Proteins were extracted from the centrifuged algal cells by sonication in 200 mM potassium phosphate buffer. Total protein was measured using the BCA Protein Assay Kit (Pierce, Rockford, IL, USA) according to manufacturer instructions and protein content was determined by linear regression analysis.
Carbohydrate content was determined using the phenol-sulfuric acid colorimetric method described by Dubois et al. (1956). Centrifuged algal cells were re-suspended in deionized water, and phenol and sulfuric acid were added to give a final concentration of 0.66% and 13.0 M, respectively. Samples were incubated in a room temperature water bath for 30 min, and then transferred to a 96-well plate and the absorbance was measured at 482 nm on an Omega Star Microplate Reader (BMG LABTECH). Carbohydrate content was determined by linear regression using a standard curve of known glucose concentrations (range 0–3 mM).
Particulate Carbon and Nitrogen Analysis
Particulate organic carbon and particulate organic nitrogen were quantified using a particulate autoanalyzer (Costech Elemental Analyzer, Costech Analytical Technologies, Valencia, CA, USA) as described by Hutchins et al. (2002). Briefly, 5 mL of culture were filtered onto pre-combusted GF/F Whatman glass-fiber filters, stored at -80°C and dried in an 80°C oven prior to analysis. Phenylalanine and ethylenediaminetetraacetic acid were used as standards.
Cultures were filtered onto GF/A glass fiber filters and chlorophyll a (chl a) was extracted in 5 mL of 90% acetone for 24 h at −20°C. Chl a fluorescence was measured on a Turner 10-AU fluorometer. A 1 mL subsample of culture was held under low light conditions for 20 min and dark adapted for 2 min (Hennige et al., 2013), prior to measuring fluorescence with a Fast Repetition Rate Fluorometer (FRRf; Chelsea Technologies Group, West Molesey, UK). The following photosynthetic parameters were quantified (Cosgrove and Borowitzka, 2011): maximum photochemical efficiency of PSII (Fv/Fm), the functional absorption cross section of PSII (σ), energy transfer between PSII units (p), the time constant for reoxidation of QA acceptor in the PSII reaction center (τ), minimum fluorescence (Fo), and maximum (Fm) fluorescence.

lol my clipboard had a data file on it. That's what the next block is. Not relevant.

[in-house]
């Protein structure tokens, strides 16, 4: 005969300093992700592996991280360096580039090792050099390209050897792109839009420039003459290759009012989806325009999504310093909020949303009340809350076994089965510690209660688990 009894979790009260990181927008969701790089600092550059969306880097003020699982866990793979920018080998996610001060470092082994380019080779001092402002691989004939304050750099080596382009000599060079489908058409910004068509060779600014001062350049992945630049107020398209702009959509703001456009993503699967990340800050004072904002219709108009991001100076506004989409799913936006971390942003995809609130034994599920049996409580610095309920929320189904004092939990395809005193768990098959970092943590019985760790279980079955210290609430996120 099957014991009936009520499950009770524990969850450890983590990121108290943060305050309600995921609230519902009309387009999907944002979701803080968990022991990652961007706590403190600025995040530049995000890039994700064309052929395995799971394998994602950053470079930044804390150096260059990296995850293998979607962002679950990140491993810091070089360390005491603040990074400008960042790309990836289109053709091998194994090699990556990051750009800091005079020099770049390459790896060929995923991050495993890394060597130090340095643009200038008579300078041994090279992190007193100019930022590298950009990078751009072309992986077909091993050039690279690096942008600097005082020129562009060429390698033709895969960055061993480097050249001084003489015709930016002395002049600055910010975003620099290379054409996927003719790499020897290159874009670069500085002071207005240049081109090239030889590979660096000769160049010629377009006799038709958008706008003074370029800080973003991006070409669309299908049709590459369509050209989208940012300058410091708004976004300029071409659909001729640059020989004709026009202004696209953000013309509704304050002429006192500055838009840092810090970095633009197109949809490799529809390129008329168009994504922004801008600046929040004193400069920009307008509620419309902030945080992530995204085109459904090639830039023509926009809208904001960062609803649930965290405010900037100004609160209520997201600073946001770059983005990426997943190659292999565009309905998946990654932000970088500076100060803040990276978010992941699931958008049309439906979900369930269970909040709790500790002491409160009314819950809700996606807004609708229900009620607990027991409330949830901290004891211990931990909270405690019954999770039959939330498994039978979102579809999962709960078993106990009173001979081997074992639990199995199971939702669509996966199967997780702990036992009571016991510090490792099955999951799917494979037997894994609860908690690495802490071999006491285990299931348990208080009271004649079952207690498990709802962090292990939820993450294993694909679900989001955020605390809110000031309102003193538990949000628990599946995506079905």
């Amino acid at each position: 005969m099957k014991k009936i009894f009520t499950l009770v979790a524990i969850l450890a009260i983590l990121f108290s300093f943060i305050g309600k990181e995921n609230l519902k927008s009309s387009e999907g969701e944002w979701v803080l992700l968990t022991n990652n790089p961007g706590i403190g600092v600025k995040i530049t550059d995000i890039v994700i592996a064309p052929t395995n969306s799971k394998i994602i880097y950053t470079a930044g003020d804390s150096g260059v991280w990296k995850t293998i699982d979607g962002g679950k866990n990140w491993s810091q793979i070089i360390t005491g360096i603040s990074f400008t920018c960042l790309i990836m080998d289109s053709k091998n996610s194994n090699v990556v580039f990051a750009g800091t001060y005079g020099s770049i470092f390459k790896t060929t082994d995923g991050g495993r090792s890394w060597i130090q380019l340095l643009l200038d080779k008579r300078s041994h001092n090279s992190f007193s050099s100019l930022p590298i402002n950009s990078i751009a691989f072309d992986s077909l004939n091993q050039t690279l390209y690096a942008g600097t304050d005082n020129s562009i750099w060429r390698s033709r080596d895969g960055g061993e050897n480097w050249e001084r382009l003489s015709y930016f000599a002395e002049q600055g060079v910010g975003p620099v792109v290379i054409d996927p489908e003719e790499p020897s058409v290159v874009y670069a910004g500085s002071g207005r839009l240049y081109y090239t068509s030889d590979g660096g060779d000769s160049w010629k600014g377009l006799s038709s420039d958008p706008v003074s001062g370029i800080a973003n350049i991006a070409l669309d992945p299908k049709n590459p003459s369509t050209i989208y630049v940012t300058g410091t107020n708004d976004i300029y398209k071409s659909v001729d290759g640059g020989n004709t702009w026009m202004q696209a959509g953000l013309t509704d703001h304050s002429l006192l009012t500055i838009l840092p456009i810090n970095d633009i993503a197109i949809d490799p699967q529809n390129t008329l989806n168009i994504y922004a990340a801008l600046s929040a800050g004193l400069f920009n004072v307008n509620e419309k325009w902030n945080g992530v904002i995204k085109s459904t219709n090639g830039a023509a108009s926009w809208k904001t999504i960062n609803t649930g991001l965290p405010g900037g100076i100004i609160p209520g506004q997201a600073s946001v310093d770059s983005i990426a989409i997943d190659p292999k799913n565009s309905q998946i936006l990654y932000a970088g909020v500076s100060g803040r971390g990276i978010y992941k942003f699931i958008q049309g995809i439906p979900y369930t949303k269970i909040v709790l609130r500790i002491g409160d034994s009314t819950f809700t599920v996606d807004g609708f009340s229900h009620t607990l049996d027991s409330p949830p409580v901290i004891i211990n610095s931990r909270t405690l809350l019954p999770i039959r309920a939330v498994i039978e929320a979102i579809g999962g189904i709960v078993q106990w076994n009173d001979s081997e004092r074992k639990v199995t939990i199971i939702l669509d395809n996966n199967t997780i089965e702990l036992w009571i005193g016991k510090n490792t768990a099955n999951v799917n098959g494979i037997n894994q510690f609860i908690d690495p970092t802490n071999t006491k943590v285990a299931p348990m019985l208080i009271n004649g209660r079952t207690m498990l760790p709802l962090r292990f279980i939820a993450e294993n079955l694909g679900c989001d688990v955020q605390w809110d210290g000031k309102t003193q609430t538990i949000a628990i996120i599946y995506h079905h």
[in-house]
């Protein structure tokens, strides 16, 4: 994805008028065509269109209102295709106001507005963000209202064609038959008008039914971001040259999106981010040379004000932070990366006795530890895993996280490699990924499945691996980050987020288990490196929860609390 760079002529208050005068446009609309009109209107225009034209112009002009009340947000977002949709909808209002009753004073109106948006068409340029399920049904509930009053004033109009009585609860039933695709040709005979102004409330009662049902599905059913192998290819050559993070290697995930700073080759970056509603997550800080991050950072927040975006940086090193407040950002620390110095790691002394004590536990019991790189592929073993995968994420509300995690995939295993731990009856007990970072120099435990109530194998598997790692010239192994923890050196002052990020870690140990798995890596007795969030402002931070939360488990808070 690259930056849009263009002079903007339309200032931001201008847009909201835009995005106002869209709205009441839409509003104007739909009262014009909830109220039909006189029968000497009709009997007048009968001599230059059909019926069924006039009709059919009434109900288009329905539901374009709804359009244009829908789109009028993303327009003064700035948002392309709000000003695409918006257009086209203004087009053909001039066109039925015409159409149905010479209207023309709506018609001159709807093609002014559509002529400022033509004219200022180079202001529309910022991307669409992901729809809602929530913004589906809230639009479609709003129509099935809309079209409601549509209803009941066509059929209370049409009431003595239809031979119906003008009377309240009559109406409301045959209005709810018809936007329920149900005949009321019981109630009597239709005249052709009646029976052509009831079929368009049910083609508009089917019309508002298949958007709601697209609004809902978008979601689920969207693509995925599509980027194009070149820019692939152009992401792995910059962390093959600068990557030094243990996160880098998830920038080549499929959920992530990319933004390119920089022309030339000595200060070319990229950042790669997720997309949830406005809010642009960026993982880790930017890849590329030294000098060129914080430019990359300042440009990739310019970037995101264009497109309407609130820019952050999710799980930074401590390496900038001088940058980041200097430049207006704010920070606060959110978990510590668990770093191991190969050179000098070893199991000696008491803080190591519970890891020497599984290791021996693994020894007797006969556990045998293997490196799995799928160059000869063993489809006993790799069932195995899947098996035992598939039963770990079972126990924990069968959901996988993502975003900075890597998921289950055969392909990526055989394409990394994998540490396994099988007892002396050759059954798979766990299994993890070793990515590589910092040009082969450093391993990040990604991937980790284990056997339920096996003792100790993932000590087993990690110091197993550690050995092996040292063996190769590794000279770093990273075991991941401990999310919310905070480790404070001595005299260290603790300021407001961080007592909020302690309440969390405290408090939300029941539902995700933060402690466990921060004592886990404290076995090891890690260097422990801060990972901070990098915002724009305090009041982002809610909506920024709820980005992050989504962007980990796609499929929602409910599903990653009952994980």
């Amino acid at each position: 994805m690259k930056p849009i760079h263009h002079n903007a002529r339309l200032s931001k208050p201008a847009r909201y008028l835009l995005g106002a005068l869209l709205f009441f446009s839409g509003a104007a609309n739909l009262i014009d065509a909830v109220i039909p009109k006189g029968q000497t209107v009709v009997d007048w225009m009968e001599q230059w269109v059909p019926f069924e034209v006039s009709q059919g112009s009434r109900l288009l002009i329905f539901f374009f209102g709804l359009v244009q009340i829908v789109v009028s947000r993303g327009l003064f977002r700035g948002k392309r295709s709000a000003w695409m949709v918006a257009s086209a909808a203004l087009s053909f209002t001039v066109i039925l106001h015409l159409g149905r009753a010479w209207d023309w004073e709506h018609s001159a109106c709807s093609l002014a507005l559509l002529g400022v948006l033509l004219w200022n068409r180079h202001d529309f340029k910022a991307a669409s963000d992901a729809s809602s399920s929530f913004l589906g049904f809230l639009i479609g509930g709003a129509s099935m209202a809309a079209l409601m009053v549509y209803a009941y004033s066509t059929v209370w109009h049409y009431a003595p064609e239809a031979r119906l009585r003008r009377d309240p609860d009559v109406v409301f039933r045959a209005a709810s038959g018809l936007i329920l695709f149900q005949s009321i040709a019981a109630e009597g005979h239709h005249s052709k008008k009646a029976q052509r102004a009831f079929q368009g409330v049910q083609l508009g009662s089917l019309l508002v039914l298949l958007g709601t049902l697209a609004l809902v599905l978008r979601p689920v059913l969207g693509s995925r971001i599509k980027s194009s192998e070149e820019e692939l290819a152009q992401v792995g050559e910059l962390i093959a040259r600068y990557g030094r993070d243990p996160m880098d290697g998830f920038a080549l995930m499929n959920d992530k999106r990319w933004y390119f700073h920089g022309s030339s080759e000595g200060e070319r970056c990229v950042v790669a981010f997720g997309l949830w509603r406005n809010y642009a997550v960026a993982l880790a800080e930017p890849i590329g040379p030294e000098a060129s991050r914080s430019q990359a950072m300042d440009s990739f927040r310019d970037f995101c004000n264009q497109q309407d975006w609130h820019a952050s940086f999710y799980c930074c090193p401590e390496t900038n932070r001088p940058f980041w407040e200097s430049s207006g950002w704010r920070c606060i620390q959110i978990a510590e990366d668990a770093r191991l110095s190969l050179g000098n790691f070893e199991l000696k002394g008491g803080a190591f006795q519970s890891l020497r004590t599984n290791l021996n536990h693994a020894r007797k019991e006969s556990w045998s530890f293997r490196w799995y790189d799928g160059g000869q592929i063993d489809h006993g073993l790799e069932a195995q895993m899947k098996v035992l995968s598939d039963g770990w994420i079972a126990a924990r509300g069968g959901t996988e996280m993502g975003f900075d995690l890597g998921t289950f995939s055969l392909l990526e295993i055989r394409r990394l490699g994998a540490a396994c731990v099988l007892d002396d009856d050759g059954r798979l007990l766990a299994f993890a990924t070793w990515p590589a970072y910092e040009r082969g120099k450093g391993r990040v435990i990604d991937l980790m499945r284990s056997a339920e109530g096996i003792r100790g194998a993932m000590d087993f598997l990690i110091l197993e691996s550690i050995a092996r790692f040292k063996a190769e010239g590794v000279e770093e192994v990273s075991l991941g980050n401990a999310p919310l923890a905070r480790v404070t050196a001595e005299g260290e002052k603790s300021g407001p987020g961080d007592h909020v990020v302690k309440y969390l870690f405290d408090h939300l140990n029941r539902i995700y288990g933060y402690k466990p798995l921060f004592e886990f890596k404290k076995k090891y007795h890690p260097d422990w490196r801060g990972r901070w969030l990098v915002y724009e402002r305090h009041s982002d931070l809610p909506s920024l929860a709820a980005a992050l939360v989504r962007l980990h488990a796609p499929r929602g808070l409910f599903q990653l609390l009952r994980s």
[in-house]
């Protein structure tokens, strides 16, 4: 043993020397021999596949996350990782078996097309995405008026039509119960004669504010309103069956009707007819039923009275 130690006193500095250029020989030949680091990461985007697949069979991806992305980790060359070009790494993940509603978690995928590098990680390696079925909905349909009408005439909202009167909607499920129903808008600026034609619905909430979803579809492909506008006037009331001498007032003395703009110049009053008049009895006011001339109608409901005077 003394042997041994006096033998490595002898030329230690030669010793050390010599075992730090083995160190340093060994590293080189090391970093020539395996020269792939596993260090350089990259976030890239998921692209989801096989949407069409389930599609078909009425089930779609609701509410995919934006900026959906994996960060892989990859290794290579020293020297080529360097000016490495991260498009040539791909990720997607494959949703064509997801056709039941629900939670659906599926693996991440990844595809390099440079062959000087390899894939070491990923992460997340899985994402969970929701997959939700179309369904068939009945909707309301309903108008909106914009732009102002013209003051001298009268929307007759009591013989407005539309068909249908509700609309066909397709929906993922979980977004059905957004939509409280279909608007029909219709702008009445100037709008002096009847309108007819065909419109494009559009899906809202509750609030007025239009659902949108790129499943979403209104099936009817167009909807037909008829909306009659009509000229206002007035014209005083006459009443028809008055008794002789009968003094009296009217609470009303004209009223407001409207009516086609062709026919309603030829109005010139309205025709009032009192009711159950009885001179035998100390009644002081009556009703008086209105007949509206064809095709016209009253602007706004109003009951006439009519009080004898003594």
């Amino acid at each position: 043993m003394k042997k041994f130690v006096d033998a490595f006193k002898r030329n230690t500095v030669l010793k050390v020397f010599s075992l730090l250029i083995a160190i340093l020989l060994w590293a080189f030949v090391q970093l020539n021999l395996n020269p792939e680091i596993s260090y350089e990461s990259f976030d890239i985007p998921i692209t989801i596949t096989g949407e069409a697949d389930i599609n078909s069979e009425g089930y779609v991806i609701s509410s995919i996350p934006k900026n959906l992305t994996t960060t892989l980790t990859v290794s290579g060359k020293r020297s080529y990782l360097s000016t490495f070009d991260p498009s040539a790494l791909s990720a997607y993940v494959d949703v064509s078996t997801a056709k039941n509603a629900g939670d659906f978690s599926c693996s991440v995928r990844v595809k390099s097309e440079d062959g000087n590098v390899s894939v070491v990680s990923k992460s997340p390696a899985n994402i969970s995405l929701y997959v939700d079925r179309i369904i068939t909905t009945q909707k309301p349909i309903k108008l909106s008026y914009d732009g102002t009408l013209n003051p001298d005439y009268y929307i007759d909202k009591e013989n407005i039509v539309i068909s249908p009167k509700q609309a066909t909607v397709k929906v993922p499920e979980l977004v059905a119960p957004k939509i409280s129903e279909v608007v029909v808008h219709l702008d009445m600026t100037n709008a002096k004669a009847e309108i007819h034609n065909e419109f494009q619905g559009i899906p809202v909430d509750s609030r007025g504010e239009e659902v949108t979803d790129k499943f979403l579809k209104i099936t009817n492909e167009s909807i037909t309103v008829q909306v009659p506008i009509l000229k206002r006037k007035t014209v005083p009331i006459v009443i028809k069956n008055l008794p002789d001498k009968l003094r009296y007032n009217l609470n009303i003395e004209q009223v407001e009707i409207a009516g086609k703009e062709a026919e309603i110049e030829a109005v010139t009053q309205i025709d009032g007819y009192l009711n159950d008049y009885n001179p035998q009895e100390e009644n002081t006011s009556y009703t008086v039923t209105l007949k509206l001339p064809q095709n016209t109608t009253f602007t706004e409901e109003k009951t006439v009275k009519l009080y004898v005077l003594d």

Fatty acid methyl esters (FAMEs) were prepared by acid catalyzed direct transesterification (Ichihara and Fukubayashi, 2010). Briefly, the lyophilized cells were re-suspended in 0.2 mL toluene. Then 1.5 mL methanol and 0.3 mL 8% (w/v) HCl in methanol solution were added to the mixture. This solution was incubated at 45°C overnight. FAMEs were subsequently extracted in 1 mL hexane. Tridecanoic acid (C13:0; final concentration of 30.1 μM) was added as an internal standard. Extracted FAMEs were stored at -20°C until analysis. FAMEs were analyzed by gas chromatography on a Hewlett Packard HP 5890 Series equipped with a flame ionization detector and a Zebron ZB-Wax column (60 m × 0.32 mm × 0.25 μm, Phenomenex, Torrance, CA, USA). Supelco 37 component FAME mix (Sigma Aldrich, St. Louis, MO, USA) was used as a standard for fatty acid identification and quantification. FAMEs were resolved using splitless injection and heating the column as follows: initial oven temperature 190°C, increased by a 15°C/min to 250°C, and held at 250°C for 25 min.